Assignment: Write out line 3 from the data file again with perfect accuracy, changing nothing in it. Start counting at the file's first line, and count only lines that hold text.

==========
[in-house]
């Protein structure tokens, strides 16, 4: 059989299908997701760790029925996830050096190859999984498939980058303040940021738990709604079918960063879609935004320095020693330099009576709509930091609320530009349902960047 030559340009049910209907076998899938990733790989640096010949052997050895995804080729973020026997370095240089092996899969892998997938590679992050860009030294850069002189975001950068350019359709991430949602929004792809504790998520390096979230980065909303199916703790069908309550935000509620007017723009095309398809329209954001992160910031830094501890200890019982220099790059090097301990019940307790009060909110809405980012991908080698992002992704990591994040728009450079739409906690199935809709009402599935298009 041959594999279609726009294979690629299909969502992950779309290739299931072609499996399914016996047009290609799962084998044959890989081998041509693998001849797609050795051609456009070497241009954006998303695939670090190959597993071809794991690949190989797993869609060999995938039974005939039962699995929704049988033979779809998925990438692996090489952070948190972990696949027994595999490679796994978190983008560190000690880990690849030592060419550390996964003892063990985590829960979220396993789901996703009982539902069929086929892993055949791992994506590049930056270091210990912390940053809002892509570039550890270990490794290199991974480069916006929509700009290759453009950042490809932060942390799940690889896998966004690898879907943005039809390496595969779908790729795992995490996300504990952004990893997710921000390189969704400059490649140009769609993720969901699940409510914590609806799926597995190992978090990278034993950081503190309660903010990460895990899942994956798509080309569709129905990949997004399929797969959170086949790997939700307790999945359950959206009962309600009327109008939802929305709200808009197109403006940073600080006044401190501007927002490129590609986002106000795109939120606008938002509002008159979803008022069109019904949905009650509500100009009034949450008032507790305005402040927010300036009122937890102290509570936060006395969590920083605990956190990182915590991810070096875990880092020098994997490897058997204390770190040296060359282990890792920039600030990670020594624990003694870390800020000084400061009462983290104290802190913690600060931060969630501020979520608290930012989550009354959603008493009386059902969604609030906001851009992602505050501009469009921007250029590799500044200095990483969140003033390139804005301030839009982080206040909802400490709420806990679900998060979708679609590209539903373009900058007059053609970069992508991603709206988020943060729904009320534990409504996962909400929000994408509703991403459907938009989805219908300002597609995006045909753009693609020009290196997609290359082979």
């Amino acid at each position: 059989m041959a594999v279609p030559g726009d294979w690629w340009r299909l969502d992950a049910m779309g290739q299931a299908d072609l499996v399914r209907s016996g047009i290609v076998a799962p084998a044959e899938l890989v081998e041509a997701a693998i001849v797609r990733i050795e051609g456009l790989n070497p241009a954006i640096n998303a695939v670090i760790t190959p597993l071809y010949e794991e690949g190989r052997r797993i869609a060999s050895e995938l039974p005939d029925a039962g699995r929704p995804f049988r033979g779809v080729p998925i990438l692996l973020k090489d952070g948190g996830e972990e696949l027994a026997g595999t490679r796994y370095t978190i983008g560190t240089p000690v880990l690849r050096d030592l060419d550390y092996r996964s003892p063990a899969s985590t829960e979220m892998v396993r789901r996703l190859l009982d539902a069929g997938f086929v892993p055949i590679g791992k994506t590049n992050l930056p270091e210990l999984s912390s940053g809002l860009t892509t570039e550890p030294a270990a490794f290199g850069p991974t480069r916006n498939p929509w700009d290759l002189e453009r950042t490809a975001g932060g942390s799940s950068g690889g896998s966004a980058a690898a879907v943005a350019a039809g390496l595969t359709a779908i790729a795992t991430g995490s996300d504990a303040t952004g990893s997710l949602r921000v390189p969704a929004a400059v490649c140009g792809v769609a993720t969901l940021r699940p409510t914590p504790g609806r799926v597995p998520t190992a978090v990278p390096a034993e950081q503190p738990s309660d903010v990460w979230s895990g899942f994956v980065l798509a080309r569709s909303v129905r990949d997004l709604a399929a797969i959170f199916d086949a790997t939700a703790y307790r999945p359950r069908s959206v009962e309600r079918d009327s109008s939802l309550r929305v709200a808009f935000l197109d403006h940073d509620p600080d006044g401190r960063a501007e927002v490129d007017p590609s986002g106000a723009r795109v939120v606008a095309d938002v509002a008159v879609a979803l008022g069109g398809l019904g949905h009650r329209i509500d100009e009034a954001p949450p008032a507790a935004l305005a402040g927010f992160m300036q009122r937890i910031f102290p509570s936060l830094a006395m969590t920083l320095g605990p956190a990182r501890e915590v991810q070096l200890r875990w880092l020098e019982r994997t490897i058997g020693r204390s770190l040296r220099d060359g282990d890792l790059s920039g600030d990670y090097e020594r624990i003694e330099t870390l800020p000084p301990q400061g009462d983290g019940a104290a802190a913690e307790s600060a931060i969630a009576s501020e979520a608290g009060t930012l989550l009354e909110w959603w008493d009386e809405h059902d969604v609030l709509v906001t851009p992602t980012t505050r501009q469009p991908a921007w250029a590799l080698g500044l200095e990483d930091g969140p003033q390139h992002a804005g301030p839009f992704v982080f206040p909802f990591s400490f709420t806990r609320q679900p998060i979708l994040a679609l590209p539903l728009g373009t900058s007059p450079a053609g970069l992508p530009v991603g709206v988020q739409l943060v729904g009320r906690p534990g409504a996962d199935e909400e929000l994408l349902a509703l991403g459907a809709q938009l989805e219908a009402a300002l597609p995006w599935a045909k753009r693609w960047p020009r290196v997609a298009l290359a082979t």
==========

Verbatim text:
């Amino acid at each position: 059989m041959a594999v279609p030559g726009d294979w690629w340009r299909l969502d992950a049910m779309g290739q299931a299908d072609l499996v399914r209907s016996g047009i290609v076998a799962p084998a044959e899938l890989v081998e041509a997701a693998i001849v797609r990733i050795e051609g456009l790989n070497p241009a954006i640096n998303a695939v670090i760790t190959p597993l071809y010949e794991e690949g190989r052997r797993i869609a060999s050895e995938l039974p005939d029925a039962g699995r929704p995804f049988r033979g779809v080729p998925i990438l692996l973020k090489d952070g948190g996830e972990e696949l027994a026997g595999t490679r796994y370095t978190i983008g560190t240089p000690v880990l690849r050096d030592l060419d550390y092996r996964s003892p063990a899969s985590t829960e979220m892998v396993r789901r996703l190859l009982d539902a069929g997938f086929v892993p055949i590679g791992k994506t590049n992050l930056p270091e210990l999984s912390s940053g809002l860009t892509t570039e550890p030294a270990a490794f290199g850069p991974t480069r916006n498939p929509w700009d290759l002189e453009r950042t490809a975001g932060g942390s799940s950068g690889g896998s966004a980058a690898a879907v943005a350019a039809g390496l595969t359709a779908i790729a795992t991430g995490s996300d504990a303040t952004g990893s997710l949602r921000v390189p969704a929004a400059v490649c140009g792809v769609a993720t969901l940021r699940p409510t914590p504790g609806r799926v597995p998520t190992a978090v990278p390096a034993e950081q503190p738990s309660d903010v990460w979230s895990g899942f994956v980065l798509a080309r569709s909303v129905r990949d997004l709604a399929a797969i959170f199916d086949a790997t939700a703790y307790r999945p359950r069908s959206v009962e309600r079918d009327s109008s939802l309550r929305v709200a808009f935000l197109d403006h940073d509620p600080d006044g401190r960063a501007e927002v490129d007017p590609s986002g106000a723009r795109v939120v606008a095309d938002v509002a008159v879609a979803l008022g069109g398809l019904g949905h009650r329209i509500d100009e009034a954001p949450p008032a507790a935004l305005a402040g927010f992160m300036q009122r937890i910031f102290p509570s936060l830094a006395m969590t920083l320095g605990p956190a990182r501890e915590v991810q070096l200890r875990w880092l020098e019982r994997t490897i058997g020693r204390s770190l040296r220099d060359g282990d890792l790059s920039g600030d990670y090097e020594r624990i003694e330099t870390l800020p000084p301990q400061g009462d983290g019940a104290a802190a913690e307790s600060a931060i969630a009576s501020e979520a608290g009060t930012l989550l009354e909110w959603w008493d009386e809405h059902d969604v609030l709509v906001t851009p992602t980012t505050r501009q469009p991908a921007w250029a590799l080698g500044l200095e990483d930091g969140p003033q390139h992002a804005g301030p839009f992704v982080f206040p909802f990591s400490f709420t806990r609320q679900p998060i979708l994040a679609l590209p539903l728009g373009t900058s007059p450079a053609g970069l992508p530009v991603g709206v988020q739409l943060v729904g009320r906690p534990g409504a996962d199935e909400e929000l994408l349902a509703l991403g459907a809709q938009l989805e219908a009402a300002l597609p995006w599935a045909k753009r693609w960047p020009r290196v997609a298009l290359a082979t």